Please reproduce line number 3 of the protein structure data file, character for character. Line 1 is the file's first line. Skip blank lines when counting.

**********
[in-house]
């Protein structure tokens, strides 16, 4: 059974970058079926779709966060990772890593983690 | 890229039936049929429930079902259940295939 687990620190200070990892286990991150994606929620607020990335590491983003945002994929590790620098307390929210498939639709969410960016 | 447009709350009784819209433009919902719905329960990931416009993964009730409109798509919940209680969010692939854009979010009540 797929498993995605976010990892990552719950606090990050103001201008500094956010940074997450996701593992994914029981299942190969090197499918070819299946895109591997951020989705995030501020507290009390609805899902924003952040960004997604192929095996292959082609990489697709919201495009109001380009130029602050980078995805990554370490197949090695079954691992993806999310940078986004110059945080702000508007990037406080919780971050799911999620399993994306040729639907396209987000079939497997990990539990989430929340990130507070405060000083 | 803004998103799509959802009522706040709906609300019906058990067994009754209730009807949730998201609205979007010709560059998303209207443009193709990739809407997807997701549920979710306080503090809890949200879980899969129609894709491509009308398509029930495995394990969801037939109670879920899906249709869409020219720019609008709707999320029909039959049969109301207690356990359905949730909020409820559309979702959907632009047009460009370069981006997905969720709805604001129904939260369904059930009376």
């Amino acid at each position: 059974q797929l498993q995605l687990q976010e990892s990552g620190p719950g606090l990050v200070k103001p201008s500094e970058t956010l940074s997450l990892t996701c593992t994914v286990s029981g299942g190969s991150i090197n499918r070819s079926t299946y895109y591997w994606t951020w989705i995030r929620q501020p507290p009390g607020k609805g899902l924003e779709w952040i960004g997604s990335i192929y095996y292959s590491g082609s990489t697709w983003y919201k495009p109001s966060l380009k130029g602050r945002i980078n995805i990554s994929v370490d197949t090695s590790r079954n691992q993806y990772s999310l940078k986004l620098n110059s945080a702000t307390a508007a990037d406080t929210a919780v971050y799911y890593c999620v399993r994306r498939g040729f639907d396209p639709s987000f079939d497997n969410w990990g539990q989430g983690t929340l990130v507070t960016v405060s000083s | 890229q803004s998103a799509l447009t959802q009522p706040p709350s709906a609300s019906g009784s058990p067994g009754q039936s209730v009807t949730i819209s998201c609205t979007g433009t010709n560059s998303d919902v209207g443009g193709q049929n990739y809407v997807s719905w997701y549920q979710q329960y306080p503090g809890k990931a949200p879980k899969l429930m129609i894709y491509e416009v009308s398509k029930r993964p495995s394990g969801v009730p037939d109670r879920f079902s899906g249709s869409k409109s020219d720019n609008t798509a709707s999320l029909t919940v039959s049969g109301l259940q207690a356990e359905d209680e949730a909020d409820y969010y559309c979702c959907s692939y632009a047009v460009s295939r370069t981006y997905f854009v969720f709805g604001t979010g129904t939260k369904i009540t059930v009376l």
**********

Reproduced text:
């Amino acid at each position: 059974q797929l498993q995605l687990q976010e990892s990552g620190p719950g606090l990050v200070k103001p201008s500094e970058t956010l940074s997450l990892t996701c593992t994914v286990s029981g299942g190969s991150i090197n499918r070819s079926t299946y895109y591997w994606t951020w989705i995030r929620q501020p507290p009390g607020k609805g899902l924003e779709w952040i960004g997604s990335i192929y095996y292959s590491g082609s990489t697709w983003y919201k495009p109001s966060l380009k130029g602050r945002i980078n995805i990554s994929v370490d197949t090695s590790r079954n691992q993806y990772s999310l940078k986004l620098n110059s945080a702000t307390a508007a990037d406080t929210a919780v971050y799911y890593c999620v399993r994306r498939g040729f639907d396209p639709s987000f079939d497997n969410w990990g539990q989430g983690t929340l990130v507070t960016v405060s000083s | 890229q803004s998103a799509l447009t959802q009522p706040p709350s709906a609300s019906g009784s058990p067994g009754q039936s209730v009807t949730i819209s998201c609205t979007g433009t010709n560059s998303d919902v209207g443009g193709q049929n990739y809407v997807s719905w997701y549920q979710q329960y306080p503090g809890k990931a949200p879980k899969l429930m129609i894709y491509e416009v009308s398509k029930r993964p495995s394990g969801v009730p037939d109670r879920f079902s899906g249709s869409k409109s020219d720019n609008t798509a709707s999320l029909t919940v039959s049969g109301l259940q207690a356990e359905d209680e949730a909020d409820y969010y559309c979702c959907s692939y632009a047009v460009s295939r370069t981006y997905f854009v969720f709805g604001t979010g129904t939260k369904i009540t059930v009376l």